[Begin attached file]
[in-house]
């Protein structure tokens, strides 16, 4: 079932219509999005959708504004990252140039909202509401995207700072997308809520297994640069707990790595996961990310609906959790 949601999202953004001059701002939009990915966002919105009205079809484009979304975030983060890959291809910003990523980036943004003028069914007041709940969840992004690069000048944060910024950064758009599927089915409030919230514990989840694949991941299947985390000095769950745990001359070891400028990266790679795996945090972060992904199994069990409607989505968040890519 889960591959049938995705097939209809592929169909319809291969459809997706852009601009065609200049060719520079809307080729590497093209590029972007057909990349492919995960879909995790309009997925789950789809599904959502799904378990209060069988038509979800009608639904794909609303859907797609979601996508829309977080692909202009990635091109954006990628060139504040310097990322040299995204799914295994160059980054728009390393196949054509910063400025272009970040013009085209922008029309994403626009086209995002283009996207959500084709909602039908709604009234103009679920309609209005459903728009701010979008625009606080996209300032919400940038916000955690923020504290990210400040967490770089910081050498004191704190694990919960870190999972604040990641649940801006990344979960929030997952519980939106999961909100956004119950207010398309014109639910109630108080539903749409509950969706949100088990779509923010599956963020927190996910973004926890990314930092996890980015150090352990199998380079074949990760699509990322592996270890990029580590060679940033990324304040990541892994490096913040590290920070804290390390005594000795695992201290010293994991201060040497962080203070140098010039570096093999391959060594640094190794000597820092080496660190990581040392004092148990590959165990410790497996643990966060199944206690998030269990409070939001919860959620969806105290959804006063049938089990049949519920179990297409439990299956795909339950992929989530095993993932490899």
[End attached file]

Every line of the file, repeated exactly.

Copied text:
[in-house]
């Protein structure tokens, strides 16, 4: 079932219509999005959708504004990252140039909202509401995207700072997308809520297994640069707990790595996961990310609906959790 949601999202953004001059701002939009990915966002919105009205079809484009979304975030983060890959291809910003990523980036943004003028069914007041709940969840992004690069000048944060910024950064758009599927089915409030919230514990989840694949991941299947985390000095769950745990001359070891400028990266790679795996945090972060992904199994069990409607989505968040890519 889960591959049938995705097939209809592929169909319809291969459809997706852009601009065609200049060719520079809307080729590497093209590029972007057909990349492919995960879909995790309009997925789950789809599904959502799904378990209060069988038509979800009608639904794909609303859907797609979601996508829309977080692909202009990635091109954006990628060139504040310097990322040299995204799914295994160059980054728009390393196949054509910063400025272009970040013009085209922008029309994403626009086209995002283009996207959500084709909602039908709604009234103009679920309609209005459903728009701010979008625009606080996209300032919400940038916000955690923020504290990210400040967490770089910081050498004191704190694990919960870190999972604040990641649940801006990344979960929030997952519980939106999961909100956004119950207010398309014109639910109630108080539903749409509950969706949100088990779509923010599956963020927190996910973004926890990314930092996890980015150090352990199998380079074949990760699509990322592996270890990029580590060679940033990324304040990541892994490096913040590290920070804290390390005594000795695992201290010293994991201060040497962080203070140098010039570096093999391959060594640094190794000597820092080496660190990581040392004092148990590959165990410790497996643990966060199944206690998030269990409070939001919860959620969806105290959804006063049938089990049949519920179990297409439990299956795909339950992929989530095993993932490899």